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Girl found after 5 days in swamp

An 11-year-old girl missing for five days in an alligator-infested Florida swamp was found alive by search crews overnight and carried out Tuesday morning, police announce.
Image: Nadia Bloom
Nadia Bloom, 11, went missing last Friday.NBC News
/ Source: NBC, and news services

A missing 11-year-old central Florida girl with Asperger syndrome was found alive on Tuesday, four days after she disappeared into an alligator-infested swamp a half-mile from her suburban home.

Nadia Bloom was taken to a hospital in nearby Longwood, Fla., where she will be evaluated and treated for dehydration and insect bites, said Winter Springs Police Chief Kevin Brunelle.

"If I never believed in miracles, I sure do now," Brunelle said during an afternoon news conference.

Later in the afternoon, the medical director at South Seminole Hospital in Longwood spoke to reporters.

"She's smiling. Her vital (signs) are stable. She has some abrasions and bites. She is dehydrated and receiving (intravenous) fluids and wound care," said Dr. Rakish Parekh. "She is doing remarkably well."

By 8 p.m., Geo Morales, a spokesman from the hospital, said that Nadia's family "requested privacy" and said he could not release any information about her, including whether she was still being treated.

‘Glad you guys found me’
Brunelle said Nadia told rescuers two things: "I'm glad you guys found me" and "I can't believe you guys rescued me."

Her sister has said Bloom, who has an autism-related disorder called Asperger syndrome, may have gone into the dense woods hoping to make a nature video.

It took nearly two hours for rescuers to carry Nadia out of the thick brush and swamp. It wasn't police who located her. James King, who goes to church with Nadia's family, found her Tuesday morning in a dry patch in the middle of the swamp and called authorities.

Image: James King, speaks to the media following his rescue of Nadia Bloom.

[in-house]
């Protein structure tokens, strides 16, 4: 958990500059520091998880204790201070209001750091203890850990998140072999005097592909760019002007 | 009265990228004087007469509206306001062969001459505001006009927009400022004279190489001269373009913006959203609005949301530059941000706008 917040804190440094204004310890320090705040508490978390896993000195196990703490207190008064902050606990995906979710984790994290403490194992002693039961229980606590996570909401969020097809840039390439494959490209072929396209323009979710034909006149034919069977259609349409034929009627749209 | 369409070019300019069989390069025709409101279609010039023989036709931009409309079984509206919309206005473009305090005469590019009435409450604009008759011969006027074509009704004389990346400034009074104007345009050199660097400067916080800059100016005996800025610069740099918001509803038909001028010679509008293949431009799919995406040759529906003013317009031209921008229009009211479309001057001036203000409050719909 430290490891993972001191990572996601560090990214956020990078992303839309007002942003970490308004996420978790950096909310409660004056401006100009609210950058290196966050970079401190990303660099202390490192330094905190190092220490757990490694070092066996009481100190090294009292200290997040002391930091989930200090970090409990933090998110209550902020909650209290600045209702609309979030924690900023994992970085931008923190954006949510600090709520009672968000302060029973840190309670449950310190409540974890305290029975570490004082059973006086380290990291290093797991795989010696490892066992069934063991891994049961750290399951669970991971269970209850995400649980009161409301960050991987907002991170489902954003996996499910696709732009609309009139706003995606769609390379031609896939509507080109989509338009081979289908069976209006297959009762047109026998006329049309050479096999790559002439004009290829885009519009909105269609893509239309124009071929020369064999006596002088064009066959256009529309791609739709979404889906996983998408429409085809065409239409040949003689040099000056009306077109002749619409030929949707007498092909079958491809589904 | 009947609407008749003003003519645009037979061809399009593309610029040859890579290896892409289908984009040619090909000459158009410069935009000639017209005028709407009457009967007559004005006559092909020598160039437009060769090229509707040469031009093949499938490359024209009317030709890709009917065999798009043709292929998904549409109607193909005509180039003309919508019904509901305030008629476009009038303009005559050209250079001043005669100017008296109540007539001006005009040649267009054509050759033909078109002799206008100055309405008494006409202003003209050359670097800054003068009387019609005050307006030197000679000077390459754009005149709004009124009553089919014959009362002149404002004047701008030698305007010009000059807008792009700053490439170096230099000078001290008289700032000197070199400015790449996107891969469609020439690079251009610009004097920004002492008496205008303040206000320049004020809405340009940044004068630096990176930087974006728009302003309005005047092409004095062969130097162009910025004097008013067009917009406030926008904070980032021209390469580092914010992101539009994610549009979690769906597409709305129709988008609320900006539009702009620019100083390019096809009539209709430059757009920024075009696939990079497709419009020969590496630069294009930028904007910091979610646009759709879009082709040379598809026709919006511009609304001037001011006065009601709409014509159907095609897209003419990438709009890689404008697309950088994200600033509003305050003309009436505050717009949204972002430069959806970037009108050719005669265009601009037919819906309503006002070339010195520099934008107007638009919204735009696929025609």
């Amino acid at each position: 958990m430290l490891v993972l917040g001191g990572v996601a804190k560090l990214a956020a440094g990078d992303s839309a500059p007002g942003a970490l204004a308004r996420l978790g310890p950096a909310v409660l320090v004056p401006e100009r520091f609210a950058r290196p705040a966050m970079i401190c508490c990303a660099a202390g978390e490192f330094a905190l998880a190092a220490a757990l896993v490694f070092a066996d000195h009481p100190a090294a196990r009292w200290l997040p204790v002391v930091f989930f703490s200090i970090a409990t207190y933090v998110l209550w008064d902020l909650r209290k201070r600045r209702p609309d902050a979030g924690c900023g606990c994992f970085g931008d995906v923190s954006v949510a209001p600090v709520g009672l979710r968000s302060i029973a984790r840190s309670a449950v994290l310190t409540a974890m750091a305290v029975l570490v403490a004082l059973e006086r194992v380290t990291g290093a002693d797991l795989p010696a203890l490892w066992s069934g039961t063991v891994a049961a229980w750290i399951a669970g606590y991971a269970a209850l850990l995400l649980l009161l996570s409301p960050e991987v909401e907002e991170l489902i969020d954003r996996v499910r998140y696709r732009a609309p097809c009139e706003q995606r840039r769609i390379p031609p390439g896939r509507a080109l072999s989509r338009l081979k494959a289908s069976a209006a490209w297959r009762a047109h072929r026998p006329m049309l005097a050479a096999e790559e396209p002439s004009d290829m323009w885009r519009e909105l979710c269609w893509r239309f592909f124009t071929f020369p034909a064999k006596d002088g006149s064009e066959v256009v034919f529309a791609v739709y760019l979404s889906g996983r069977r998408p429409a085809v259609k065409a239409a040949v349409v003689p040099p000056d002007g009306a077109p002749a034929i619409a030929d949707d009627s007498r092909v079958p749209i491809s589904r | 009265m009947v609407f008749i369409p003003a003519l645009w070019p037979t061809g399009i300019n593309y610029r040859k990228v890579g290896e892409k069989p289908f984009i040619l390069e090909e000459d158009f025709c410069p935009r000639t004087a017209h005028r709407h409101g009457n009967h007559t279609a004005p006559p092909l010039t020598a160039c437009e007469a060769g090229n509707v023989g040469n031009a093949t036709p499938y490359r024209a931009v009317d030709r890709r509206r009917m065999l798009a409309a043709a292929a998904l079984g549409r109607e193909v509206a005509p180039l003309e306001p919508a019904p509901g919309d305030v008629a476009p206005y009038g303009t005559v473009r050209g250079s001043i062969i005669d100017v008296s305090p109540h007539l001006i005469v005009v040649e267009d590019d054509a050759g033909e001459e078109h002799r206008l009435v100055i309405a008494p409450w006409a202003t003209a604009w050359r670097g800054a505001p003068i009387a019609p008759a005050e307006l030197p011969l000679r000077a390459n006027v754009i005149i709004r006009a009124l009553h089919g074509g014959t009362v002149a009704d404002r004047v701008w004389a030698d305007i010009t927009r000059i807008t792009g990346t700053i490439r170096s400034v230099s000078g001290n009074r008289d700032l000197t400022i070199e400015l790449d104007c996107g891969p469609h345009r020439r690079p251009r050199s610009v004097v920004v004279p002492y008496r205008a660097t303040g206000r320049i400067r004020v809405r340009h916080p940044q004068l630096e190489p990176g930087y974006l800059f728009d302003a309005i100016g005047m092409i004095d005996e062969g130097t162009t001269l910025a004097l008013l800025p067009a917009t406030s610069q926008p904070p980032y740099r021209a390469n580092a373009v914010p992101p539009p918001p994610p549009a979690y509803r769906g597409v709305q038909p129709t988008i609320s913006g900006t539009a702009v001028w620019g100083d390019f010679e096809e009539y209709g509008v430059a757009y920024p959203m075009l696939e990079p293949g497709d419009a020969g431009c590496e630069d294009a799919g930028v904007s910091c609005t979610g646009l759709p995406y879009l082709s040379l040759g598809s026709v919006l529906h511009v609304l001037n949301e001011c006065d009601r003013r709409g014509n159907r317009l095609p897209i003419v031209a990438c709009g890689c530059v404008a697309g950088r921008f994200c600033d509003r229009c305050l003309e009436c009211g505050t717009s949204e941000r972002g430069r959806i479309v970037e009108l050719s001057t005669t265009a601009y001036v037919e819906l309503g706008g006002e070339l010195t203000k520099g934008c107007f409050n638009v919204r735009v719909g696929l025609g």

James King, speaks to the media following his rescue of Nadia Bloom, the the missing Winter Springs, Fla., girl on Tuesday morning, April 13, 2010. King, a member of Metro Church, where the family of Nadia Bloom worships, found Nadia deep in the woods surrounding her neighborhood. Nadia is covered in bug bites, her feet are waterlogged and she is dehydrated, officials said,, but she is doing well. Nadia had been missing since Friday. (AP Photo/Orlando Sentinel, Red Huber)Red Huber

King climbed a tree and unfurled toilet paper in an attempt to draw attention to where they were.

Brunelle said he dispatched a helicopter to look for King and Nadia, but it didn't work.

Authorities used cell phone signals to find them.

"Mr. King is a hero right now," said Brunelle. "He led us to her."

Brunelle added that detectives are questioning both King and Nadia for more details on the rescue and how the girl spent her time while she was missing.

Brunelle did say that Nadia told them that she had not talked to anyone since going into the woods on Friday.

Last seen riding a bike
Authorities began searching for her in wooded areas near Lake Jesup, one of the most alligator-filled lakes in Central Florida. The fifth-grader was last seen riding her bike on Friday, and authorities became alarmed when they found her bike and helmet. She did have a backpack with her.

Shortly after word came that Nadia was alive, her father briefly spoke to the media.

"It all came so fast and it just shows the compassion of the human spirit. It should give everybody encouragement," her father, Jeff Bloom, told reporters after rescue crews lifted her into an ambulance.

When asked how he felt, Bloom said: "I can't even describe it. Let's give the glory to God."

'We are ecstatic'
Winter Springs officials had not been soliciting help from volunteers in the search, WESH reported, but King and others from the Metro Church decided to carry out their own search.

"Obviously, we are ecstatic. Unbelievable good news," said Pastor Dan Holland of the Metro Church, according to WESH.

Holland said a search team of about 35 to 40 men worked through the night Monday. He said the searchers prayed, asking God to lead them to Nadia, then walked straight into the swamp and found her, WESH reported.

"The hand of God ...," Holland told the news station. "However someone is found alive, I don't care. We are just ecstatic."

Teresa Brown, director of children's ministry at the church, told that a celebratory dinner was to be held at the church Tuesday, although she was unsure whether Nadia or any family members would be able to attend.

"I know they are going to be invited, but we don't really expect them to be here," Brown said. "I'm just overwhelmed with joy, it's been an absolutely wonderful morning."